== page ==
You send away for one of those mail-in DNA tests, spit in the tube, mail it back to the company and get your results, hoping to connect with members of your family tree or find out if you’re really a quarter Italian like your grandma claims.
But instead of matching with a second cousin or great aunt, you match with a police officer.
That’s what happened in April 2018 when police used a genealogy database to identify a suspect in the long-cold Golden State Killer case. Police used DNA collected from a crime scene to find people with similar DNA, create a family tree and track down potential suspects.
It worked: Police identified and arrested Joseph James DeAngelo Jr., a former police officer, after he had been living under the radar for decades. He now faces more than a dozen murder and rape-related charges for crimes committed in the 1970s and 80s.
As one of the first major cold cases involving a genealogy database, the Golden State Killer case marks a turning point in the power of DNA to solve crimes. But the consequences of that power may not all be positive.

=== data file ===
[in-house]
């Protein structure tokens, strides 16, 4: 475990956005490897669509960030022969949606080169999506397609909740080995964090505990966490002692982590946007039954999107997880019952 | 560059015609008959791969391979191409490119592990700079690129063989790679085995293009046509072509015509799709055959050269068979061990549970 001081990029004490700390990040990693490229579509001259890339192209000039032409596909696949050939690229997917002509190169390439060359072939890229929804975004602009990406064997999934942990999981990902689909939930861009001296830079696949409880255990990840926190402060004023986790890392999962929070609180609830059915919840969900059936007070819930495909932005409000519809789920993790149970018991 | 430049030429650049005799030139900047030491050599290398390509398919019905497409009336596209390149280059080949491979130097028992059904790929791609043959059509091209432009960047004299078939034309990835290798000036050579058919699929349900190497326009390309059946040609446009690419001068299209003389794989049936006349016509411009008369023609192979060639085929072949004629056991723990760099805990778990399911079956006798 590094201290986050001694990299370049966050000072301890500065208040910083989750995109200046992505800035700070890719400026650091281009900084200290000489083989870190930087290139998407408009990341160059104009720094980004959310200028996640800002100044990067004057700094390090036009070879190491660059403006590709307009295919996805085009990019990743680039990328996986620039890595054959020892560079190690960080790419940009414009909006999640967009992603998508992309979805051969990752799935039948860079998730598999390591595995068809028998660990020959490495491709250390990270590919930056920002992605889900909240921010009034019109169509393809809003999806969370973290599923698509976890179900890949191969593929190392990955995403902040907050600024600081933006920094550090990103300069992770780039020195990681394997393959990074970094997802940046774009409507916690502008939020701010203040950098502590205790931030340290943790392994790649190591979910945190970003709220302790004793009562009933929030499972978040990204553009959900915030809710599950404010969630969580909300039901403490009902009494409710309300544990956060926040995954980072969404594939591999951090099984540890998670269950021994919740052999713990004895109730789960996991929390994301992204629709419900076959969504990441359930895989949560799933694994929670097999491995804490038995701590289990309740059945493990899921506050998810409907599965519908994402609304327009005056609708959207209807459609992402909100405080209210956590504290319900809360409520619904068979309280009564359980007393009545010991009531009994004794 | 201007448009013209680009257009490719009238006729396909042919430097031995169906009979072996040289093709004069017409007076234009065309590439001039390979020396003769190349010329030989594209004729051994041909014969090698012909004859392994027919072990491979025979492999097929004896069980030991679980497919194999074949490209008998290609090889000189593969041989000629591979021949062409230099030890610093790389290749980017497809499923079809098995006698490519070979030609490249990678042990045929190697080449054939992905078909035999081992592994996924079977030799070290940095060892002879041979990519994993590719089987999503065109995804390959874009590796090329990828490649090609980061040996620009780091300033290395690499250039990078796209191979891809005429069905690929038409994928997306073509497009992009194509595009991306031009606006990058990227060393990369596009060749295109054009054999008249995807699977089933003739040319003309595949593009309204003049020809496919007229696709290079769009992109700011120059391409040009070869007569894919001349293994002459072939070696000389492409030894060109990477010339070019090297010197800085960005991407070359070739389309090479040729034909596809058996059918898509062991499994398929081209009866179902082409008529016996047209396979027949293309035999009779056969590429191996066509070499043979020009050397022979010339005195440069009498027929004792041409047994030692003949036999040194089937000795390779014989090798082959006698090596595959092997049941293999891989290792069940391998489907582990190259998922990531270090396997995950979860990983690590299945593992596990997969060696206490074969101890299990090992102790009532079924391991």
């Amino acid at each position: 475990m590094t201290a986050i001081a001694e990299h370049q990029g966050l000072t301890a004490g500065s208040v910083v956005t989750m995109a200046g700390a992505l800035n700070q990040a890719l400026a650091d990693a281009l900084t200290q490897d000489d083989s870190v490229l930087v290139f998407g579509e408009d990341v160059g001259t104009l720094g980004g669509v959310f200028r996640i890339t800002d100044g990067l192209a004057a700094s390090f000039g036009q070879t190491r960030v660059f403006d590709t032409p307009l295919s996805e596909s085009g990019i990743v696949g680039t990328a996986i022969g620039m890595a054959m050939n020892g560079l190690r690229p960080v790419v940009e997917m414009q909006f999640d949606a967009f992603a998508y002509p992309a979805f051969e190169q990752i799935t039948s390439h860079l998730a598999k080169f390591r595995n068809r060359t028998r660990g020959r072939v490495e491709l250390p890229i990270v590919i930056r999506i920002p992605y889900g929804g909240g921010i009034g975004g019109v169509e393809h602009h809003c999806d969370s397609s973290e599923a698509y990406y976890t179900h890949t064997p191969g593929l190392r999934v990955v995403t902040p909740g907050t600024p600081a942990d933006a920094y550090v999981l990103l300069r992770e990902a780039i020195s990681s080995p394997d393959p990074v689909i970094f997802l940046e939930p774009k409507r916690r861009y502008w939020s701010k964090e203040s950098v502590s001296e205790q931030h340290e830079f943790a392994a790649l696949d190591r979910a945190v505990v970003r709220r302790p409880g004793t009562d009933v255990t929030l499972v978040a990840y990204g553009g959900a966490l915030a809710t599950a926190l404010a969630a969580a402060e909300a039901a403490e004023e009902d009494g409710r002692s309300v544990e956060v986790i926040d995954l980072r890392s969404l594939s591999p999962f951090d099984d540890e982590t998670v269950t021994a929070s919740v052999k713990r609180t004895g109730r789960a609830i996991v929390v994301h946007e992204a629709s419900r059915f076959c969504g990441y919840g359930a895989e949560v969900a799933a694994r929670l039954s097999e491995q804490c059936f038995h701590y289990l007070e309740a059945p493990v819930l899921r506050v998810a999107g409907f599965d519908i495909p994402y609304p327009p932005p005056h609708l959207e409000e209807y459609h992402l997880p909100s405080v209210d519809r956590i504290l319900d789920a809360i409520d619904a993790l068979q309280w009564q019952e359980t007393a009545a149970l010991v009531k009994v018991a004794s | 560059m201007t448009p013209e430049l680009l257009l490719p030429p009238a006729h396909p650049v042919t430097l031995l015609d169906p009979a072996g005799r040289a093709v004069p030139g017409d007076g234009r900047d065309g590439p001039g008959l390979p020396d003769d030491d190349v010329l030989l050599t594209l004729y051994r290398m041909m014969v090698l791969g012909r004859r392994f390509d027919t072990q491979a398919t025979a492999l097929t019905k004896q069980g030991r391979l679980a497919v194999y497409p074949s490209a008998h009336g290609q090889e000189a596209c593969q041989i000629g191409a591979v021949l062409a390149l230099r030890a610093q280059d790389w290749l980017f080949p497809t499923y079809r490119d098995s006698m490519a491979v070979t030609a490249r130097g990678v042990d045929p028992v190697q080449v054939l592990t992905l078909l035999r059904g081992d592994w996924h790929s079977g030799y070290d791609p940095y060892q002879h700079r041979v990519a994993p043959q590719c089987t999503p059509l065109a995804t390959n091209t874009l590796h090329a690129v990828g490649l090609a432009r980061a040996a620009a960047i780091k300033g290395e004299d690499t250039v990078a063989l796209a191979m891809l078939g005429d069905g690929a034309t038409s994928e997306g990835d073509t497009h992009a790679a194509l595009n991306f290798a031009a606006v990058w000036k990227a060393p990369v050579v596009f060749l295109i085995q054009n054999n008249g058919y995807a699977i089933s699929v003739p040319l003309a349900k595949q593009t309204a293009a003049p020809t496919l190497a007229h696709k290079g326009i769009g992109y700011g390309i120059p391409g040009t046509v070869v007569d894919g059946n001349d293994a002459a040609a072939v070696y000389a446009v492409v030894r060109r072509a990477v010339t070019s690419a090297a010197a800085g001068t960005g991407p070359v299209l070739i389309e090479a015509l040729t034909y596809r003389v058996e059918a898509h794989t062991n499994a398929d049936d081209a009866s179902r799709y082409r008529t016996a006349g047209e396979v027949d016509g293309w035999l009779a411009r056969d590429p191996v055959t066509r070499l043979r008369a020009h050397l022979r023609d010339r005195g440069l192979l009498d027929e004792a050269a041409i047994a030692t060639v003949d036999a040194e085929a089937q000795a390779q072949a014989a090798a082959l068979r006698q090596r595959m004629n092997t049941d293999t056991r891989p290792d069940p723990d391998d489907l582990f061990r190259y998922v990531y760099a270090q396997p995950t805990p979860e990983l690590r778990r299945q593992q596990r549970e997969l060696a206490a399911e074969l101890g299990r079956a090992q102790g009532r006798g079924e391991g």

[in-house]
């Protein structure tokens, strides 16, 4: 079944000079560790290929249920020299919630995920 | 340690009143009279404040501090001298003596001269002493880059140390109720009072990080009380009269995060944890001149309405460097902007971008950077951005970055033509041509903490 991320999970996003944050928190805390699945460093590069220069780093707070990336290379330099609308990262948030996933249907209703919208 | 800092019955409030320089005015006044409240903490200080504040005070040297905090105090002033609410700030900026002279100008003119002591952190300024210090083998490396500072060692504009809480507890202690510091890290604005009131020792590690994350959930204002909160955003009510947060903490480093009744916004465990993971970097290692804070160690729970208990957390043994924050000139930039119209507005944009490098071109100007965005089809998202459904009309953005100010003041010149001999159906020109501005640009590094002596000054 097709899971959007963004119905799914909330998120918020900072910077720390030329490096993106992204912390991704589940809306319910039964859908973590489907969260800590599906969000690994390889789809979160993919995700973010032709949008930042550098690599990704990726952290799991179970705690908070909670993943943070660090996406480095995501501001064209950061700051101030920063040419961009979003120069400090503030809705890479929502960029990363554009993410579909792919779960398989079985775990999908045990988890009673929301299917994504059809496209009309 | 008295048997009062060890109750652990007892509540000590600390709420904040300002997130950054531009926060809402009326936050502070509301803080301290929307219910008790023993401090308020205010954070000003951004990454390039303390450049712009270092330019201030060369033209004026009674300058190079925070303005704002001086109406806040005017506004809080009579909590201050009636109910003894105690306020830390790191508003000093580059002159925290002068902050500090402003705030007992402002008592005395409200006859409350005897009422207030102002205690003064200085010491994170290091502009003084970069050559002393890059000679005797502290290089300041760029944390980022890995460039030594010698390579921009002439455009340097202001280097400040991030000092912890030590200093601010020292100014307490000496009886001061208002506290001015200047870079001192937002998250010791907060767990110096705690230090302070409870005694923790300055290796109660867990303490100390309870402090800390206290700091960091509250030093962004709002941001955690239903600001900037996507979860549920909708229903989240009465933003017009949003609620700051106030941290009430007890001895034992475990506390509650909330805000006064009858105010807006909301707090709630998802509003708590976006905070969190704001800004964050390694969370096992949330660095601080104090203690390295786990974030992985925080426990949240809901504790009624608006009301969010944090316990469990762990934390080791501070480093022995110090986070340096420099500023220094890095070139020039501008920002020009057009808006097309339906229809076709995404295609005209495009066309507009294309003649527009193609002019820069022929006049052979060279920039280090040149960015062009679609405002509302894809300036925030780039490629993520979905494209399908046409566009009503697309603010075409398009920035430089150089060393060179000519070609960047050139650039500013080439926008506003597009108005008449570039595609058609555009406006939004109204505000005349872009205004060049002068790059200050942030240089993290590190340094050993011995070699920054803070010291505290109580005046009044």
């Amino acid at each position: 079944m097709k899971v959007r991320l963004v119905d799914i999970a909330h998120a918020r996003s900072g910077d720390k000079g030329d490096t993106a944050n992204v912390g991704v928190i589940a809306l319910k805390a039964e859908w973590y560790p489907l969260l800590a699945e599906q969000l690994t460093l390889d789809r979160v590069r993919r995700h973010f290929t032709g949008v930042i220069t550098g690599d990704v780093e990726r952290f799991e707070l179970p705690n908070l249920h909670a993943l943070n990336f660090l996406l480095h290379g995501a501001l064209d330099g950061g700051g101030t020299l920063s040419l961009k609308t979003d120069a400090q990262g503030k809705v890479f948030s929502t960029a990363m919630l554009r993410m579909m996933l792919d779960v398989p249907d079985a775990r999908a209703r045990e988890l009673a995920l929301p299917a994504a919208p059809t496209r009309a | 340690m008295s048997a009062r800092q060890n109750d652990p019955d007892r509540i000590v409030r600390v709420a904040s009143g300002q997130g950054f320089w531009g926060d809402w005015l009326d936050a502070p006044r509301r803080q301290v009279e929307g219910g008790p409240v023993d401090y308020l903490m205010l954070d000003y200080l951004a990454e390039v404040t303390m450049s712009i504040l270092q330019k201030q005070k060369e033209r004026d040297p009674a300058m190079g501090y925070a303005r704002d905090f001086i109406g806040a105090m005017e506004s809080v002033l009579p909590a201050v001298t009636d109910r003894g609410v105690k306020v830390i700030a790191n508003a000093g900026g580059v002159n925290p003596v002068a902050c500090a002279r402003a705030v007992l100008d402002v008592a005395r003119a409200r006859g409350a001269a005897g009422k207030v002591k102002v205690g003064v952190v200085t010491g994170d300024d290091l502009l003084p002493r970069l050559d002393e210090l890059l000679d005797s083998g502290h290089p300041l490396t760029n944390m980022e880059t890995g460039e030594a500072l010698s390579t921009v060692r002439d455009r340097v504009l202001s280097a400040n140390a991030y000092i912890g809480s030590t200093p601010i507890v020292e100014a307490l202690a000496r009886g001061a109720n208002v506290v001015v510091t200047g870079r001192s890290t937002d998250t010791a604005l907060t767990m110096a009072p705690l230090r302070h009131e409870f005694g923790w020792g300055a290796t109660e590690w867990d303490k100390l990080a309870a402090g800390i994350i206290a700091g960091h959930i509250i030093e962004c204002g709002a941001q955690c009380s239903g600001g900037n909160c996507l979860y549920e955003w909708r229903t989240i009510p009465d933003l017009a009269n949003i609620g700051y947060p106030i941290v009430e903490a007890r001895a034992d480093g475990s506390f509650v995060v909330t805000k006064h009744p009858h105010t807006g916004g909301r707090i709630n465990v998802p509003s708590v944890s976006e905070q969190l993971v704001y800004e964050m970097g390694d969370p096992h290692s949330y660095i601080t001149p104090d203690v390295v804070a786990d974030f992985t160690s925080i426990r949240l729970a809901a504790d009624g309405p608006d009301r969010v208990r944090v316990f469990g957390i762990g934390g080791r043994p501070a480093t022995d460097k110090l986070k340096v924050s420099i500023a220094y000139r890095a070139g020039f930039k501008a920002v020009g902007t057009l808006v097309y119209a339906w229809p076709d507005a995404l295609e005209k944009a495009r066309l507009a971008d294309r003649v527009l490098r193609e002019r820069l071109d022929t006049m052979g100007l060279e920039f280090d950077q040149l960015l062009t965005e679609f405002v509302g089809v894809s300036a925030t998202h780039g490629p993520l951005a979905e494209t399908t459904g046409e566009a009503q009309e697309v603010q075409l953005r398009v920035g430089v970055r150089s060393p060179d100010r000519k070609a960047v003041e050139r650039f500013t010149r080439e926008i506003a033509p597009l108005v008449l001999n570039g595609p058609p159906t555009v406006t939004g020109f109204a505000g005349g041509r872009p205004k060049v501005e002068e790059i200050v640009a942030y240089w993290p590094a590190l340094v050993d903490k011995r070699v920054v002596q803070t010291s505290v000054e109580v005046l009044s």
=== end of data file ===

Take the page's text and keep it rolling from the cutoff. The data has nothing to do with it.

How DNA is used to solve crimes
Amongst all humans, 99.9 percent of our DNA is identical. The differences in our DNA, called polymorphisms, are what make individuals unique and what make DNA testing possible.
Finding a single polymorphism in DNA left at a crime scene and using it to try to match the DNA with a suspect isn’t effective, however, since family members and even strangers can share DNA markers. To be accurate, scientists examine at least 20 different markers before making any conclusions.
DNA’s stability makes it (when used correctly) highly effective for definitive crime-solving, says Celeste Berg, Ph.D., a professor of genome sciences at University of Washington School of Medicine. DNA that is sufficiently preserved breaks down very slowly, allowing plenty of time for analysis.
DNA can be used for more than just proving someone’s guilt. Just this year, scientists were able to analyze 100-year-old DNA and identify the remains of the fallen Romanov family, who were killed in 1918.